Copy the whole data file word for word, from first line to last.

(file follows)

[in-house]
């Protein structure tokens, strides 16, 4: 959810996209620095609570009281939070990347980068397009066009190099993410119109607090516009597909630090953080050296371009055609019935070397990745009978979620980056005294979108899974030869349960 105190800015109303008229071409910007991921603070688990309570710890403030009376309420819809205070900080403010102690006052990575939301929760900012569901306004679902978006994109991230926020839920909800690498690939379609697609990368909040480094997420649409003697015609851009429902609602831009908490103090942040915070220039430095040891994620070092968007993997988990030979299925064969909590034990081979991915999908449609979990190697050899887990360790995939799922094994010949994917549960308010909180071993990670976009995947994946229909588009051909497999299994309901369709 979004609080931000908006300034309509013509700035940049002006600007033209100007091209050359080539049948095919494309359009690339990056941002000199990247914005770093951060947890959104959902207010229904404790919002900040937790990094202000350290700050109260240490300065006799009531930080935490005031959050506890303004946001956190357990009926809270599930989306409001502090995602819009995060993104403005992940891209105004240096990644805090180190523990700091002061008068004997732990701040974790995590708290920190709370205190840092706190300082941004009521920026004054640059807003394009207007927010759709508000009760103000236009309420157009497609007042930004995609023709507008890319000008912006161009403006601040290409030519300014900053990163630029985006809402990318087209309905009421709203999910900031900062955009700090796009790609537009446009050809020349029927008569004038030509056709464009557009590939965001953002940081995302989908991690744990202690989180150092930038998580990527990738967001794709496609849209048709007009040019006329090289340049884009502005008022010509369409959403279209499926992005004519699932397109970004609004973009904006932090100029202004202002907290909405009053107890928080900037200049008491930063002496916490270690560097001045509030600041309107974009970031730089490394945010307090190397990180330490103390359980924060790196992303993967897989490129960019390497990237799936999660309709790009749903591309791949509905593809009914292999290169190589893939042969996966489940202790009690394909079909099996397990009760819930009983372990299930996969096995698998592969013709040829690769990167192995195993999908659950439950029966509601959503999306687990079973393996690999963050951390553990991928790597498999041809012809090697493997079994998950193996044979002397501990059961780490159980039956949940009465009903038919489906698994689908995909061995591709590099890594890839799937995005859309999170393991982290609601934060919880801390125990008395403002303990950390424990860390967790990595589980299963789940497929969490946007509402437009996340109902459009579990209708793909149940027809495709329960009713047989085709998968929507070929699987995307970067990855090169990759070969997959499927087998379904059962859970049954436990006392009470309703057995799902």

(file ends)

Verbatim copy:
[in-house]
């Protein structure tokens, strides 16, 4: 959810996209620095609570009281939070990347980068397009066009190099993410119109607090516009597909630090953080050296371009055609019935070397990745009978979620980056005294979108899974030869349960 105190800015109303008229071409910007991921603070688990309570710890403030009376309420819809205070900080403010102690006052990575939301929760900012569901306004679902978006994109991230926020839920909800690498690939379609697609990368909040480094997420649409003697015609851009429902609602831009908490103090942040915070220039430095040891994620070092968007993997988990030979299925064969909590034990081979991915999908449609979990190697050899887990360790995939799922094994010949994917549960308010909180071993990670976009995947994946229909588009051909497999299994309901369709 979004609080931000908006300034309509013509700035940049002006600007033209100007091209050359080539049948095919494309359009690339990056941002000199990247914005770093951060947890959104959902207010229904404790919002900040937790990094202000350290700050109260240490300065006799009531930080935490005031959050506890303004946001956190357990009926809270599930989306409001502090995602819009995060993104403005992940891209105004240096990644805090180190523990700091002061008068004997732990701040974790995590708290920190709370205190840092706190300082941004009521920026004054640059807003394009207007927010759709508000009760103000236009309420157009497609007042930004995609023709507008890319000008912006161009403006601040290409030519300014900053990163630029985006809402990318087209309905009421709203999910900031900062955009700090796009790609537009446009050809020349029927008569004038030509056709464009557009590939965001953002940081995302989908991690744990202690989180150092930038998580990527990738967001794709496609849209048709007009040019006329090289340049884009502005008022010509369409959403279209499926992005004519699932397109970004609004973009904006932090100029202004202002907290909405009053107890928080900037200049008491930063002496916490270690560097001045509030600041309107974009970031730089490394945010307090190397990180330490103390359980924060790196992303993967897989490129960019390497990237799936999660309709790009749903591309791949509905593809009914292999290169190589893939042969996966489940202790009690394909079909099996397990009760819930009983372990299930996969096995698998592969013709040829690769990167192995195993999908659950439950029966509601959503999306687990079973393996690999963050951390553990991928790597498999041809012809090697493997079994998950193996044979002397501990059961780490159980039956949940009465009903038919489906698994689908995909061995591709590099890594890839799937995005859309999170393991982290609601934060919880801390125990008395403002303990950390424990860390967790990595589980299963789940497929969490946007509402437009996340109902459009579990209708793909149940027809495709329960009713047989085709998968929507070929699987995307970067990855090169990759070969997959499927087998379904059962859970049954436990006392009470309703057995799902």